Hey Mom, When did you go through menopause?

Reviewed by Health Guide Team, 

Written by English Taylor 

Reviewed by Health Guide Team, 

Written by English Taylor 

last updated: May 13, 2018

4 min read

To kick off Mother’s Day, we’re geeking out over what our biological mothers can tell us about our own fertility. After all, you may have gotten your brown eye color, knack for numbers, and extroverted nature from your mom (not to mention a few tried-and-true recipes), so it’s natural to wonder if things like fertility might be passed on to you, too. Turns out, you’re totally right. Getting the answer to the question, “Hey mom, when did you go through menopause?” can reveal a lot about your own fertility status. Skeptical? To be honest, so were we—until we dug into the research.

The Mayo Clinic defines menopause as the time that marks the end of your menstrual cycles. Menopause diagnosed after you've gone 12 months without a menstrual period. The average age in the United States is 51, though this can vary based on a number of factors like ethnicity, smoking and alcohol consumption, body mass index, and even socioeconomic status. Menopause symptoms, like hot flashes, vaginal dryness, can start up to 10 years bef

ore you have gone a full year without a period. This potentially wide timespan can impact your fertility window if you’re waiting to start a family later in life.

Next time you have an opportunity to catch up with mom, see if she’s open to chatting about fertility and menopause. Here’s what her answer to the aforementioned question can tell you:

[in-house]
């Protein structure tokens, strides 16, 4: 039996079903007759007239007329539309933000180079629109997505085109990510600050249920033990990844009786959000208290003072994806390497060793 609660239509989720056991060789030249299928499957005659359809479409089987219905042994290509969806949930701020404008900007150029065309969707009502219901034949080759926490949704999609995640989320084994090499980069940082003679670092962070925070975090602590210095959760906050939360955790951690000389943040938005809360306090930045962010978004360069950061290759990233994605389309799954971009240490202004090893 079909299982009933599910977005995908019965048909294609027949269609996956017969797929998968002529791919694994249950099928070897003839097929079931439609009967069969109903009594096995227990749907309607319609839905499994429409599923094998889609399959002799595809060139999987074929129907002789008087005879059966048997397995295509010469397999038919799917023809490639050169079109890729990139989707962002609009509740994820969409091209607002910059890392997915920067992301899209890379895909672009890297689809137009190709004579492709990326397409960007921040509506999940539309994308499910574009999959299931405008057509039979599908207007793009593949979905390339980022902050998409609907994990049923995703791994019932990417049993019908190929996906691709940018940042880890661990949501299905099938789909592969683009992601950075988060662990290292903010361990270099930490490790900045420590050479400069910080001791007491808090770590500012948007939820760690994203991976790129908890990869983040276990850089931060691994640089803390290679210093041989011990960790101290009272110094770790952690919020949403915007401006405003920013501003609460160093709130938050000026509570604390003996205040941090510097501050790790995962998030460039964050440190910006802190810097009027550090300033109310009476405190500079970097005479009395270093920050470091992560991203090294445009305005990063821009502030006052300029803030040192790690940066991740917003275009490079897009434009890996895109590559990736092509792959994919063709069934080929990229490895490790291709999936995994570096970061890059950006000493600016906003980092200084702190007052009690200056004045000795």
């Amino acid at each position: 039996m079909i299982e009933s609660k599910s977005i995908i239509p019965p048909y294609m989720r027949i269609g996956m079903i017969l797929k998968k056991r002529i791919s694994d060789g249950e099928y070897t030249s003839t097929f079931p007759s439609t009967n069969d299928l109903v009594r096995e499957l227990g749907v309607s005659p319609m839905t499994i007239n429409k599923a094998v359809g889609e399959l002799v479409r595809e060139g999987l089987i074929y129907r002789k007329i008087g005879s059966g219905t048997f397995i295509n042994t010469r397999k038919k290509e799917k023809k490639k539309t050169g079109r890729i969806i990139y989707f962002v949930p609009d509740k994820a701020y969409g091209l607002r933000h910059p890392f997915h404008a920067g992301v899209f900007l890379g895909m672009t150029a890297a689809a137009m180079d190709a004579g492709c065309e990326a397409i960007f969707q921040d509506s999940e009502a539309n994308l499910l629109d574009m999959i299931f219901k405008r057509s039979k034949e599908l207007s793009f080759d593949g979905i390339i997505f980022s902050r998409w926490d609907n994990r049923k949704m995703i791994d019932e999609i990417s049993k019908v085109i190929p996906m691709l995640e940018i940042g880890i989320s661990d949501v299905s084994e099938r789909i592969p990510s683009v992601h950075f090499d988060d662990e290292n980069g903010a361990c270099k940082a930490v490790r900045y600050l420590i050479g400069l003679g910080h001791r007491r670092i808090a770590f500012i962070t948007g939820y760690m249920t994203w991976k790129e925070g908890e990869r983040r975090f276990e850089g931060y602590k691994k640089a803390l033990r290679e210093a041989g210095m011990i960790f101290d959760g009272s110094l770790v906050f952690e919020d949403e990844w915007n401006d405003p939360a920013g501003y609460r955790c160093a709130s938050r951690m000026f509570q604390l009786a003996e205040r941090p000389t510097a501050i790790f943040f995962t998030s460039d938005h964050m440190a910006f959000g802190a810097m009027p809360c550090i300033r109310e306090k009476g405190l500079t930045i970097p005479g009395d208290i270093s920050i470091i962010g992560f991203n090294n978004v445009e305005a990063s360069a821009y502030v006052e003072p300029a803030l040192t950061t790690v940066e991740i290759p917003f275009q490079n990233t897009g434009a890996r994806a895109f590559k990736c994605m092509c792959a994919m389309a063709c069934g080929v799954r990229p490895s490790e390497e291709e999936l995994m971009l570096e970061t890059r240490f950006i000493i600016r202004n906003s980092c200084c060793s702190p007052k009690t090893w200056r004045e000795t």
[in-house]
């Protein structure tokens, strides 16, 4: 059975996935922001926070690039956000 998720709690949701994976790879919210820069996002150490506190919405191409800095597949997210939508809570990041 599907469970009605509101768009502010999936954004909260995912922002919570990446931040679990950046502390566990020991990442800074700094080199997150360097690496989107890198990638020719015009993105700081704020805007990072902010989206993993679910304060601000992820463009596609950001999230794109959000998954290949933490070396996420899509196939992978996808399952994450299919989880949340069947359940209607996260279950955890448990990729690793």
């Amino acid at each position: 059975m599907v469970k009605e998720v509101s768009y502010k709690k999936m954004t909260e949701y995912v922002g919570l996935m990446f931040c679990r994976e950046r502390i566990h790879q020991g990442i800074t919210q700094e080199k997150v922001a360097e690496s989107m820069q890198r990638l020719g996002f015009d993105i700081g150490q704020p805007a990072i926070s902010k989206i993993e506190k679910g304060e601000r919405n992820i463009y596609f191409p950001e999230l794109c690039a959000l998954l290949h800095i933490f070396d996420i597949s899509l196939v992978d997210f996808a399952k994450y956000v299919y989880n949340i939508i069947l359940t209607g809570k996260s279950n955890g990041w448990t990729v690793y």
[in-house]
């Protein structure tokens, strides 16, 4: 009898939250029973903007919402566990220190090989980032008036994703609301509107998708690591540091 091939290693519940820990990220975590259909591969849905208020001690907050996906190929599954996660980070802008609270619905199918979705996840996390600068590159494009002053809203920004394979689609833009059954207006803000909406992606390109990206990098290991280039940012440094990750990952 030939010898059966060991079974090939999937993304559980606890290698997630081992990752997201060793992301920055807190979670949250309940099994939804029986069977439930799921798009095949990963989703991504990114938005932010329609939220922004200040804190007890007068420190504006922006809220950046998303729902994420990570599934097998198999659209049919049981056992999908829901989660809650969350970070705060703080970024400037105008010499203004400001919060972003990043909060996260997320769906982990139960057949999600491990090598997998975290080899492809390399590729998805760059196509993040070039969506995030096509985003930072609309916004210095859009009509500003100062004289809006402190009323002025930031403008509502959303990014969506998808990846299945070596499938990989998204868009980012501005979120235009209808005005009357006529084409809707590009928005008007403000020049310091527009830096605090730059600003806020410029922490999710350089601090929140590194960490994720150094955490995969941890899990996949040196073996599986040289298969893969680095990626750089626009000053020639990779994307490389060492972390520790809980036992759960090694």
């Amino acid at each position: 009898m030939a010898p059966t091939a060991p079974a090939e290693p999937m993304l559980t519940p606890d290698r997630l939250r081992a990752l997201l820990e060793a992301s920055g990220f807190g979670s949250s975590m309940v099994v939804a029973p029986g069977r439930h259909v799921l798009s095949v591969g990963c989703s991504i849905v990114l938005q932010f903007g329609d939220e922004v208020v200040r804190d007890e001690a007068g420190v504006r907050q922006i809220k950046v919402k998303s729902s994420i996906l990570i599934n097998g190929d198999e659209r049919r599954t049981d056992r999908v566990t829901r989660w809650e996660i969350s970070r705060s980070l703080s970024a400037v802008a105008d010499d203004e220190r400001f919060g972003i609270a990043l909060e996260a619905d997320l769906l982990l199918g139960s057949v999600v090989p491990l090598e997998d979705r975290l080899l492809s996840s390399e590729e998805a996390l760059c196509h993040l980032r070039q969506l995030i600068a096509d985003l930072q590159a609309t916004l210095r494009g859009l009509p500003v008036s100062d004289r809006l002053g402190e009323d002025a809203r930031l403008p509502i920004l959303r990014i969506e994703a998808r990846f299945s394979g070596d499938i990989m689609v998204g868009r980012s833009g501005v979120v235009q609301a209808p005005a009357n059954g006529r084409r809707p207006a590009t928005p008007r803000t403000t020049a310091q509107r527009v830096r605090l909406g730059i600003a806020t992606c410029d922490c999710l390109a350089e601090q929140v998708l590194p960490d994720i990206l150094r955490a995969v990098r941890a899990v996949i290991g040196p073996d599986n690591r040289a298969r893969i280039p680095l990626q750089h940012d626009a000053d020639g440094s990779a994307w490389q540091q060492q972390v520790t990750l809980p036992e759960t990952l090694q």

Modern Fertility

Fertility hormones shouldn’t be a mystery

When you’ll experience menopause

Learning when your mom experienced menopause is an estimation of when you’ll experience it. However, there are more accurate ways to go about learning this information, like measuring your AMH (anti-Mullerian hormone) levels. Science has a lot to say about both methods.

In 2004, researchers set out to to determine the heritability of age at menopause based on 164 mother-daughter pairs who had both already gone through menopause. Their findings, published in Fertility and Sterility, revealed a 44 percent menopause heritability rate within the group. Here’s one way of interpreting these results: Of the 164 daughters in the sample, almost half experienced menopause around same age as their mother. On average, the daughters experienced menopause one year earlier than their mothers.